Some of the limitations of NES hardware and common mapper hardware severely limit the system's capability to perform well in some genres. This could be part of why they took off after 1991 when more powerful hardware became more readily available.
To clarify something: Some of these limitations don't mean "can't" as much as "too expensive". In a commercial game project, managers have to balance the cost of solving technical problems like those listed below with the cost of exploring, implementing, refining, and balancing the game rules. A game for a powerful system will often be programmed inefficiently because it gets the game out the door faster. Building your own clone (or emulation device) of mappers and other external devices is also possible, although this may also be expensive and/or time consuming.
A clone or a port to a less powerful system keeps most of the game design, which is already paid for, and cuts down the design in ways that the porting team thinks the players won't care about. A team of amateurs with no deadline can eventually squeeze more capability out of a system than can a commercial game developer bound by opportunity cost and return on investment. Even commercial developers in a country with a low cost of living, such as China or Brazil compared to Japan or the United States, have a time-money tradeoff biased toward time: witness the "Hong Kong Original" Famicom reductions of 16-bit fighting games, platformers, and RPGs, and the Brazilian ports of games to Sega Master System and Sega Genesis.
Limitations: 8 KiB PRG RAM; no 3D graphics hardware
Some kinds of simulator games, like SimCity, The Sims, Harvest Moon, and Animal Crossing, have large grid-based world maps and tend to need 8 KiB just to store this map, let alone the rest of the world's state. Very few NES cartridge boards (such as SXROM and EWROM) provided more than 8 KiB, and most of them were rare and/or Japan-only. Nintendo has been known to cancel finished products such as the NES port of SimCity and the English version of Mother because replication cost would kill the return on investment. Games would have to be planned carefully to fit their state into a cheap chip. Nowadays, it's possible to make a custom mapper on a CPLD that bankswitches a large work RAM and saves to an unused area of the PRG flash.
Games that allow the player to customize his appearance extensively, as in Animal Crossing and The Sims, typically rely on 3D texture mapping so that the changes to the appearance can be seen from all angles. Tony Hawk series for Game Boy Advance soft-rendered a 3D player character in real time, but the GBA CPU is also fast enough to emulate the NES CPU. An NES game with customizable characters, such as Cocoron, has to store each animation of each body part seen from each angle and composite them at runtime, either drawing them into CHR RAM or overlaying numerous sprites (and risking flicker).
Limitations: Input devices, mostly
Games that allow for modification, such as modified game graphics, maps, and scripts, tend to be extremely limited. Part of this has to do with input limits: the NES never had an official alphabetic keyboard or precise pointing device. In Japan, Family BASIC shipped with a keyboard, and the Oeka Kids paint program shipped with a graphics tablet, but these use the Famicom's DA15 expansion port, which the NES doesn't have. Videomation, a paint program for the NES with a unique cartridge board, has to use a clunky control scheme similar to the speed control in Image Fight. (Its animation is also severely limited compared to Mario Paint for Super NES, and it can't save.) There is a well-documented hack to use the Super NES Mouse with homebrew games on the NES or AV Famicom, but that's about all there is.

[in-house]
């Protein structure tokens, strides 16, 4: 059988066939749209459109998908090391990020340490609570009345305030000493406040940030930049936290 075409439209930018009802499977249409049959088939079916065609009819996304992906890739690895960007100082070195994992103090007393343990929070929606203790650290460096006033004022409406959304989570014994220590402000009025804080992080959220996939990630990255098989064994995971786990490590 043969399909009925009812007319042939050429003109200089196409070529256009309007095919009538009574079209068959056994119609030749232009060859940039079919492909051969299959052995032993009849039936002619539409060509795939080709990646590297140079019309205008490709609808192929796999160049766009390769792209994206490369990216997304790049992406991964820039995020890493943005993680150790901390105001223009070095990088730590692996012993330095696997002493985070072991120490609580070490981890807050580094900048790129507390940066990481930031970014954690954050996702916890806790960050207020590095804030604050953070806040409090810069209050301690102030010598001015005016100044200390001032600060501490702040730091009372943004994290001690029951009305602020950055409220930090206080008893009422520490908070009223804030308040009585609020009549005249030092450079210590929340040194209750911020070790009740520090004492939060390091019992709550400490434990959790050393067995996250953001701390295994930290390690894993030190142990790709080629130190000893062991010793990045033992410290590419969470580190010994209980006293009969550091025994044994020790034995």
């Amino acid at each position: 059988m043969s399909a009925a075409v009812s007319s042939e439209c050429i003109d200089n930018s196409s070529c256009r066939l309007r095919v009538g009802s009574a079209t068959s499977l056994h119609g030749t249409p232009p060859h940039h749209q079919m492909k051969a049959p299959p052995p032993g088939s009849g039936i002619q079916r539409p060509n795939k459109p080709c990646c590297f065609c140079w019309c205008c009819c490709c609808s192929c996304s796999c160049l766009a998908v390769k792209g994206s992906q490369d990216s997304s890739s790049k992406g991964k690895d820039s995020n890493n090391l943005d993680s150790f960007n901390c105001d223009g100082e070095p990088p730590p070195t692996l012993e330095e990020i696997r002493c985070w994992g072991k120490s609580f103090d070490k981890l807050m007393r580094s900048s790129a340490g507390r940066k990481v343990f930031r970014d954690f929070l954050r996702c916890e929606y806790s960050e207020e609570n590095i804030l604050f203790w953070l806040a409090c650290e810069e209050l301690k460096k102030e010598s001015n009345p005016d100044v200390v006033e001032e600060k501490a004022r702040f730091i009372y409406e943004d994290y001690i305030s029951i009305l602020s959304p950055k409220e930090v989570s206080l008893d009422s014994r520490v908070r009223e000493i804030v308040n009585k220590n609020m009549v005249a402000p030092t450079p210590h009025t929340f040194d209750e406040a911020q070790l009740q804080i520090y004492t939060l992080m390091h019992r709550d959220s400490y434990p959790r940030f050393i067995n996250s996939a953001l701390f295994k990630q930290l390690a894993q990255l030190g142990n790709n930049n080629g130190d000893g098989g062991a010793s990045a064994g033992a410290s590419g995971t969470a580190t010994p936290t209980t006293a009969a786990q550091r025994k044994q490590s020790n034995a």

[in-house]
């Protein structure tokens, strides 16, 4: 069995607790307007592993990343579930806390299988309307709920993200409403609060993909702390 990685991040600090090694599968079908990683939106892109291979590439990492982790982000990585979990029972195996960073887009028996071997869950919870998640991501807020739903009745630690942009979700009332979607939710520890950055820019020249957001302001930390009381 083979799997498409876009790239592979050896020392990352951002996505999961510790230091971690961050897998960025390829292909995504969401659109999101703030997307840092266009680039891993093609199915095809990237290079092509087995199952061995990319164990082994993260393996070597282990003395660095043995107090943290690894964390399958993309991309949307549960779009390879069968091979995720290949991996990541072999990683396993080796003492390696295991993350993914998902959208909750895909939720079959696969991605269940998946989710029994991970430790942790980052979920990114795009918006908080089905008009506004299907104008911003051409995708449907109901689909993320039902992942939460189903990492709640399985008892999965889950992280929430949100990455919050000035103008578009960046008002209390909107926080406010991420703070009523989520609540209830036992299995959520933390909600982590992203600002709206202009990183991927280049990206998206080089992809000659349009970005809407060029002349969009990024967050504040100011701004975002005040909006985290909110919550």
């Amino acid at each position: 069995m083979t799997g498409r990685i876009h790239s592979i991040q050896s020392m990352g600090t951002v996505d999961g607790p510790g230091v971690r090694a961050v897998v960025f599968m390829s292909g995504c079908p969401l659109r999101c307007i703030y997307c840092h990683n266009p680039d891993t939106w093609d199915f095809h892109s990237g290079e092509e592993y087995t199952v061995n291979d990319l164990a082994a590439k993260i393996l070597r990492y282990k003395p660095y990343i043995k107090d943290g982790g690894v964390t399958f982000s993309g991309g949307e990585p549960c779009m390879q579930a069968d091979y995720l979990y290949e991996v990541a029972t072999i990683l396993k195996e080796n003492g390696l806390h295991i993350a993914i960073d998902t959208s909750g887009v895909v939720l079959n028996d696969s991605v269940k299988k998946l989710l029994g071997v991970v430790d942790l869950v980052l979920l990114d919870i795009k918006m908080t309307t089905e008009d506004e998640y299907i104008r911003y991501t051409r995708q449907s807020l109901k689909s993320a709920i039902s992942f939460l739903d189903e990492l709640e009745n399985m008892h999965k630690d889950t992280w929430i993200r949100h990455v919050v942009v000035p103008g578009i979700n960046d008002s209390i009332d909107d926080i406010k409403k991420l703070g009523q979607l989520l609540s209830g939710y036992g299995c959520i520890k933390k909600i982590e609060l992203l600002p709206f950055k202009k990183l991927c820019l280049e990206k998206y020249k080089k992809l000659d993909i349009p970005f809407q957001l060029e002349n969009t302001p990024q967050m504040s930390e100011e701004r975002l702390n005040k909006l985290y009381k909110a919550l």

There are some external devices which can be used for extended save data: the Famicom Disk System, the Family BASIC Data Recorder, the Battle Box, and the Turbo File. However, all are Japan-only, exceptionally rare, and the latter two only hold 8KiB of data anyway.
Limitations: No 3D graphics
There are two ways to do a driving game: behind-the-car with a Pole Position style track (as seen in F-1 Race and Rad Racer) and overhead/isometric style (as seen in RC Pro-Am and Micro Machines.) In a behind-the-car view, the car can't turn all the way around. The "morphmation" technique used to bend the racetrack limits the variety of scenery and track layout: for example, the track can't have hairpin turns or narrow segments without using an obscenely large multi-bank CHR ROM like that seen in Cosmic Epsilon. Overhead view severely limits how far ahead one player can see, resulting in usually slower movement, and the camera generally has to follow one player or the other. (Micro Machines uses the screen edge as a game mechanic.)
Limitations: 16x16 pixel attribute tiles
A lot of tile-matching games, such as Columns (ported to NES as Magic Jewelry and Mystic Pillars), Yoshi's Cookie, Puyo Puyo, Wario's Woods, and Palamedes, have 16x16 pixel tiles. This limits each player's playfield to about 6x12 cells. Games with smaller tiles typically can't go over three unique colors, as seen in Dr. Mario and Tetris 2. One compromise involves drawing tiles in both players' playfields as a dithered combination of orange, green, and blue, much as CGA graphics were limited to three colors plus the backdrop. It's not as clean as a Sega Master System game, but it gets the job done without having to destroy one of 13 donor games to use MMC5 ExGrafix. Another workaround would be to make a custom mapper on a CPLD that simulates some subset of ExGrafix. Klax uses a mapper with a scanline counter to change the scroll position in mid-frame, making its 16-pixel-wide attribute areas less than 8 scanlines tall.